These  “Breakfast Muffins” are basically mini crustless quiches. Here’s what you do:

Spray a muffin tin with cooking spray. Then place any of the chunky fillings you intend to use – in this case, ham, but it could be sausage, mushrooms, potatoes, onions – in each of the cups.

In a mixing bowl, beat some eggs. I used 10 eggs, which actually turned out to be a little too much. For a standard-sized tray of muffin tins, 8 is probably the sweet spot. Add some milk – non-dairy works fine if you’re avoiding dairy – and any spices you wish to add. Then, whisk in any cheese you plan to add, as well as any greens you wish to include. In this case, I used kale that I froze back in July.

Pour the egg mixture into the muffin tins and bake at 375 or so for … longer than you’d expect. I checked these three times before they were really done. Depending on how evenly your oven heats and whether or not your add-ins were frozen, the range could be from 20 to 40 minutes. Eyeball it. Check with a knife – if it comes out clean, you’re good. You’ve got this.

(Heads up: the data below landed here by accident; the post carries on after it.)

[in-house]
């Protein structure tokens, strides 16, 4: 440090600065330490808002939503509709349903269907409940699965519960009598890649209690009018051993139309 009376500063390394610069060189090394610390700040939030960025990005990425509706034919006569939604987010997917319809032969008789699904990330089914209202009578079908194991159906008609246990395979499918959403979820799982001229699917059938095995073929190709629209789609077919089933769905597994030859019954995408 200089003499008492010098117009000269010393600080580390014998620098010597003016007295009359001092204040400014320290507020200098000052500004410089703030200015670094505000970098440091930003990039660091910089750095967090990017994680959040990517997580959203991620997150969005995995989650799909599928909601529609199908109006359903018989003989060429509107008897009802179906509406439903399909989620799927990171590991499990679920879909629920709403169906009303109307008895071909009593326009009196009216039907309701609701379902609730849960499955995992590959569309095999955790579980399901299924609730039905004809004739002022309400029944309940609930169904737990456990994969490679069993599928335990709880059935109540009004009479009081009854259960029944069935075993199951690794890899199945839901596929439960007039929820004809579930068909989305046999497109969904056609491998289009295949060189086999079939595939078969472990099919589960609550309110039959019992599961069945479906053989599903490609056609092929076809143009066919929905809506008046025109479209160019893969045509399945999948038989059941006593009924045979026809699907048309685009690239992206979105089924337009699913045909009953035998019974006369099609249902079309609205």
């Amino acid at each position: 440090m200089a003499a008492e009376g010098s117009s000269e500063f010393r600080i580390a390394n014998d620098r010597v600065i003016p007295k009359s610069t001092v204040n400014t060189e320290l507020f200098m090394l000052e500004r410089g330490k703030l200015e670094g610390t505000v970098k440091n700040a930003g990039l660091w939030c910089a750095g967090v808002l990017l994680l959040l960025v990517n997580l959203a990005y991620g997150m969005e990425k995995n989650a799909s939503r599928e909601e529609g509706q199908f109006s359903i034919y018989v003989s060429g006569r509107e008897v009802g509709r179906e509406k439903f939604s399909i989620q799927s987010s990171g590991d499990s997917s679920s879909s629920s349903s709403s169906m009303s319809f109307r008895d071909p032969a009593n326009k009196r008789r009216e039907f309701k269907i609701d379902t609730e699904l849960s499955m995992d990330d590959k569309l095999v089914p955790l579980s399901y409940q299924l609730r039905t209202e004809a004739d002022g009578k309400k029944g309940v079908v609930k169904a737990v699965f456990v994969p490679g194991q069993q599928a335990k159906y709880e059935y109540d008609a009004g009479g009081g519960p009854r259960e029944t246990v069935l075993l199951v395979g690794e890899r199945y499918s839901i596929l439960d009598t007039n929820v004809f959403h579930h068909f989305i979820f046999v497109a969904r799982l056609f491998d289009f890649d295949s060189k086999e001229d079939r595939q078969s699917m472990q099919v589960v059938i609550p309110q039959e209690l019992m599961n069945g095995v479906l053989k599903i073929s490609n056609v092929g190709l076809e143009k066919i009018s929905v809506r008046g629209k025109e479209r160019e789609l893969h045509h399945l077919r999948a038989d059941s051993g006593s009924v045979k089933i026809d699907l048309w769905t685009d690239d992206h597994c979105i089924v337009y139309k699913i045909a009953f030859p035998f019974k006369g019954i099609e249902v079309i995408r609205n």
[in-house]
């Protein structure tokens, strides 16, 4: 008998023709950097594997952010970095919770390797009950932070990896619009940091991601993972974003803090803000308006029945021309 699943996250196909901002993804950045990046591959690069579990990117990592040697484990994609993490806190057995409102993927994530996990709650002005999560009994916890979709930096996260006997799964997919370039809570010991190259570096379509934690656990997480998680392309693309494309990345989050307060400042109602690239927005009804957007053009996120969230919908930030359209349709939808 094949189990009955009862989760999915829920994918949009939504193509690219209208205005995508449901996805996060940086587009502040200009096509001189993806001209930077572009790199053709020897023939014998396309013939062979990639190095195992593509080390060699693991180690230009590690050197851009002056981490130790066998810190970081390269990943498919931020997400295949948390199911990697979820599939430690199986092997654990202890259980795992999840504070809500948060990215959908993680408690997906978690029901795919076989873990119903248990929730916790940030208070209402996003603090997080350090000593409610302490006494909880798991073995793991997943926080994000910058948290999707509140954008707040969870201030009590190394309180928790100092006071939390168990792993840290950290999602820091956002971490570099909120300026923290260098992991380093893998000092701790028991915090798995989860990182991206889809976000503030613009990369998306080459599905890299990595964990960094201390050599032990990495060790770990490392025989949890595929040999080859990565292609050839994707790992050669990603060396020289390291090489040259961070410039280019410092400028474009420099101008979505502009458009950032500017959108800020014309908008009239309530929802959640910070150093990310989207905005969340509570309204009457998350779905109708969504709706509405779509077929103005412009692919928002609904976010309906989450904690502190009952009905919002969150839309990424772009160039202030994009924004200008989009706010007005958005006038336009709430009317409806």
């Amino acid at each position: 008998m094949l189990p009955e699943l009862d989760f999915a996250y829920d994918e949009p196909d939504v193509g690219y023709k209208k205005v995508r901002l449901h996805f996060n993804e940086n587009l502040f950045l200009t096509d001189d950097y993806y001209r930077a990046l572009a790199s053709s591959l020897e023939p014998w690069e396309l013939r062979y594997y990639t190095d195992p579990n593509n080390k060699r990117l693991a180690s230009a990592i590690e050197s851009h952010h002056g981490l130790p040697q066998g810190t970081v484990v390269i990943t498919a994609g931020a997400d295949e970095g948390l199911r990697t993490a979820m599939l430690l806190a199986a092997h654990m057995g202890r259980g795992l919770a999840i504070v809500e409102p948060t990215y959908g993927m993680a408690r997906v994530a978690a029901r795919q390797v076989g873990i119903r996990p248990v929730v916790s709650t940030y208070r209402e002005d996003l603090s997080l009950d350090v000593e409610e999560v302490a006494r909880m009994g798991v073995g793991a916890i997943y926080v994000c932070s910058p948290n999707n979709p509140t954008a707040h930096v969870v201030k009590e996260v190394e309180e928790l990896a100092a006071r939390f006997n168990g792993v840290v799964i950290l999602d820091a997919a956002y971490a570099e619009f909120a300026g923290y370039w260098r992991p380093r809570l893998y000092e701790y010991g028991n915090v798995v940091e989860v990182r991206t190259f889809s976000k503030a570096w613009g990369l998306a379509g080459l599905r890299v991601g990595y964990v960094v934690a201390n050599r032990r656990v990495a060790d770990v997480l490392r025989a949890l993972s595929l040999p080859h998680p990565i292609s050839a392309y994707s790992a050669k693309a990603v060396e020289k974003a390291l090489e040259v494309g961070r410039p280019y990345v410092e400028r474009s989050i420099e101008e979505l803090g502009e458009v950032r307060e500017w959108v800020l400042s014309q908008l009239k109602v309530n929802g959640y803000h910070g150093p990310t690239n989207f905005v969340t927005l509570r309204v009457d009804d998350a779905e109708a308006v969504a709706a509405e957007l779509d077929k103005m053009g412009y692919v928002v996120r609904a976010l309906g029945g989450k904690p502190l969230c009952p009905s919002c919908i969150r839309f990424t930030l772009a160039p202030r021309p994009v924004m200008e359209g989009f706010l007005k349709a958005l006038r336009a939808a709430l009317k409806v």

Once they cool, these muffins can be eaten right away, but I like to wrap them up and freeze them. They’re super convenient for mornings where you’re in a rush but need a hearty breakfast.

I somehow managed to fail to get a picture of the finished product, sorry! Next time.

Peanut Slaw

At some point during the summer, we got some red cabbage, and I finally tried Thug Kitchen‘s Creamy Peanut Slaw recipe. It was heavenly. Peanutty without being sticky and cloying. A welcome change from a mayo-based or yogurt-based slaw.

I was faced with a choice this week, as I stared at this beautiful, HUGE head of Napa Cabbage that came in our share.

I could do the tried-and-true thing and make my own summer rolls or egg rolls. I could make my own Pad See Ew. Or…. I could make a twist on the peanut slaw. The choice seemed pretty clear, especially with these beautiful scallions we also received:

First, I thinly sliced the cabbage

And the scallions